Abstract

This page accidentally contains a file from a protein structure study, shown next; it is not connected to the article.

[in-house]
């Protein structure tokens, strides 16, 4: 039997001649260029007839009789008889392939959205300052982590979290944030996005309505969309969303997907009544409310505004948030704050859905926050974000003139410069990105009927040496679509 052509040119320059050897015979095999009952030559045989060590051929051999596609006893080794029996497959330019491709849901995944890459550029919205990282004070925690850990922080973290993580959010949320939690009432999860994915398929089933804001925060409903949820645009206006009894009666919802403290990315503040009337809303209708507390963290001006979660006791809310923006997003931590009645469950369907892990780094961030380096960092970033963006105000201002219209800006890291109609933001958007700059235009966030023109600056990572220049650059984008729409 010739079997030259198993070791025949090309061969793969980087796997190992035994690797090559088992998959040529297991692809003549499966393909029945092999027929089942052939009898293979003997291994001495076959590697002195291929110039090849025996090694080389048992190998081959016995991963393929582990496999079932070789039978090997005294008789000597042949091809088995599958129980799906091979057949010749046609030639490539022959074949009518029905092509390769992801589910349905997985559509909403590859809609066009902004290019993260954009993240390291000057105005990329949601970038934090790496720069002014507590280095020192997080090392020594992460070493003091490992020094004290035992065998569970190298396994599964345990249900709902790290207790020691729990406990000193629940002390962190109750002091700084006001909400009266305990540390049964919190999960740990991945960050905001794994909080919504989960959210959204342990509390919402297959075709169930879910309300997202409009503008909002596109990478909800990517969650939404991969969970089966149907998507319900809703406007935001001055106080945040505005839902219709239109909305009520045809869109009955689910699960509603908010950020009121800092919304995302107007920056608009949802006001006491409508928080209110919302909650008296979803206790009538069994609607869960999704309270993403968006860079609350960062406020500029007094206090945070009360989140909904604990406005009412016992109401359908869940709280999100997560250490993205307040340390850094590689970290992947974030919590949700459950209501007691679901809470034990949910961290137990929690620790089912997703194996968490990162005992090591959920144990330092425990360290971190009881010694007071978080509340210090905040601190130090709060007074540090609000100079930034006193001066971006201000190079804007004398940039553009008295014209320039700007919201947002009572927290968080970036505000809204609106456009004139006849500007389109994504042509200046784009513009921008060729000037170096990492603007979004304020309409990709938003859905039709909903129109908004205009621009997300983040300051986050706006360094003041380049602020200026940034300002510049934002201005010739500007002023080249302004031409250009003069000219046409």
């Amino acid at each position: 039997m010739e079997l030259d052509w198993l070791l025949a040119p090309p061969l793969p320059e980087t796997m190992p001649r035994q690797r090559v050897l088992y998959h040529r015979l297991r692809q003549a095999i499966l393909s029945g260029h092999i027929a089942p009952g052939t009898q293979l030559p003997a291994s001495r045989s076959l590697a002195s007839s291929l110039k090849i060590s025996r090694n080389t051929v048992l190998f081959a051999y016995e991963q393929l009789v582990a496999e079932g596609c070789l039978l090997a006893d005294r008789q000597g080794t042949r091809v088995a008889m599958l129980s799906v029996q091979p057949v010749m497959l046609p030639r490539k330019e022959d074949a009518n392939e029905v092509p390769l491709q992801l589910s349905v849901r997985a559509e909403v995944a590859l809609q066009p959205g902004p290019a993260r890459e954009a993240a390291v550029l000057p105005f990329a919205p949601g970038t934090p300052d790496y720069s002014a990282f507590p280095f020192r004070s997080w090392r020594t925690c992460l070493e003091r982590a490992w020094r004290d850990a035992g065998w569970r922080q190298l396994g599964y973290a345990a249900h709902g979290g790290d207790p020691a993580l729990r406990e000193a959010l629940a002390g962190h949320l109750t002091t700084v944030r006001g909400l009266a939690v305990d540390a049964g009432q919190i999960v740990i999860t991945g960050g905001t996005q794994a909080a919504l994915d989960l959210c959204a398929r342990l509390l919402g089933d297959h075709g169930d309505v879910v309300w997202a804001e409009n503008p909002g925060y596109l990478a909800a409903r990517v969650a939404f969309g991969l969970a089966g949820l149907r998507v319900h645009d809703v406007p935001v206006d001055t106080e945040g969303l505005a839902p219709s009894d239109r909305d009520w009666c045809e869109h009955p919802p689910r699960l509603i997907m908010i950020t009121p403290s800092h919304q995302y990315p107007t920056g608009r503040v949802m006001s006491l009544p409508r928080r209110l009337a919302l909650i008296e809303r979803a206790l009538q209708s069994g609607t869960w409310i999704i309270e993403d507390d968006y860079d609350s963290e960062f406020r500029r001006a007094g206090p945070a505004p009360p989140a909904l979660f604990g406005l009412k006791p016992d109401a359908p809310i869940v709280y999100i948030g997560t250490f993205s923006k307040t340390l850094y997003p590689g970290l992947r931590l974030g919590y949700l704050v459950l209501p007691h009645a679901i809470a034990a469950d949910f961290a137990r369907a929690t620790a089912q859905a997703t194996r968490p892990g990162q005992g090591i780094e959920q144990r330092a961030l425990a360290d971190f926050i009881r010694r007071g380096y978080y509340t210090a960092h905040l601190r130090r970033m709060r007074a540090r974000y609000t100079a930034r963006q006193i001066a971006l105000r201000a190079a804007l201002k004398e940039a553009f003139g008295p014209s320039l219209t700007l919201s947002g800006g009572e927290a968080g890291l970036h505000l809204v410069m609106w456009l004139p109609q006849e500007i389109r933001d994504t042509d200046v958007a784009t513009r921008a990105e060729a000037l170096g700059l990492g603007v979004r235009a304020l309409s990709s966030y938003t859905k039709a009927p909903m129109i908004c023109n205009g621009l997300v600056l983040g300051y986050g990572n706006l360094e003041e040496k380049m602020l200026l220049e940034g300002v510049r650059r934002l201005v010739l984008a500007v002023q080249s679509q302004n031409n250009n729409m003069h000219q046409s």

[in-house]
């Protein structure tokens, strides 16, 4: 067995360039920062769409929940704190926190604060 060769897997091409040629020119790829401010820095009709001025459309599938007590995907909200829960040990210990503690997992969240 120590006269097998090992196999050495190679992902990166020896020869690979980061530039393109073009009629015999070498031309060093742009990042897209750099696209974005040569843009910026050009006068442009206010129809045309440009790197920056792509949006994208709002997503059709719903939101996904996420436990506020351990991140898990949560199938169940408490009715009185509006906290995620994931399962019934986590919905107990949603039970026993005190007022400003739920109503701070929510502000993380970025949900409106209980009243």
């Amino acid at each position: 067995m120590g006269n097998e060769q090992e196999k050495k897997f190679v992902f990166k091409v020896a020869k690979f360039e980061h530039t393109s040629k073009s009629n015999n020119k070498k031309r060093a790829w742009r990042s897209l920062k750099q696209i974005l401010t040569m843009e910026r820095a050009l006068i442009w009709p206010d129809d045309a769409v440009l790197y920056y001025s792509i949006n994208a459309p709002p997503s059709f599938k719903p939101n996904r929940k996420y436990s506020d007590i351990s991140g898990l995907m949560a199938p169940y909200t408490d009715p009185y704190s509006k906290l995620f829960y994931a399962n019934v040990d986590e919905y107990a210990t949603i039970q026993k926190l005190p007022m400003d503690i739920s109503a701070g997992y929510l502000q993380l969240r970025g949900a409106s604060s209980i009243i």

From the Larut fighting of 1872 to the 'Perak War' of 1875–6 Perak was disrupted by armed conflict and political crisis. Economic recovery was checked by the sharp fall in the price of tin late in 1875. Nevertheless, the ordinary activity of making a living continued in many parts of the state. This brief period deserves attention because (apart from Larut, already dominated by financial interests in Penang) it was the final phase of an autonomous economy. When the price of tin rose again in 1879 a colonial regime under the direction of Hugh Low as Resident (1877–89) was in effective control. For the mid-1870s we have the reports of British administrators Birch, Speedy, Swettenham, McNair, Maxwell and, finally, Low, who were exploring a territory of which they did not yet have effective control. Undeniably these sources are 'colonial records history' but they do provide factual information of the local economy that this article seeks to present.

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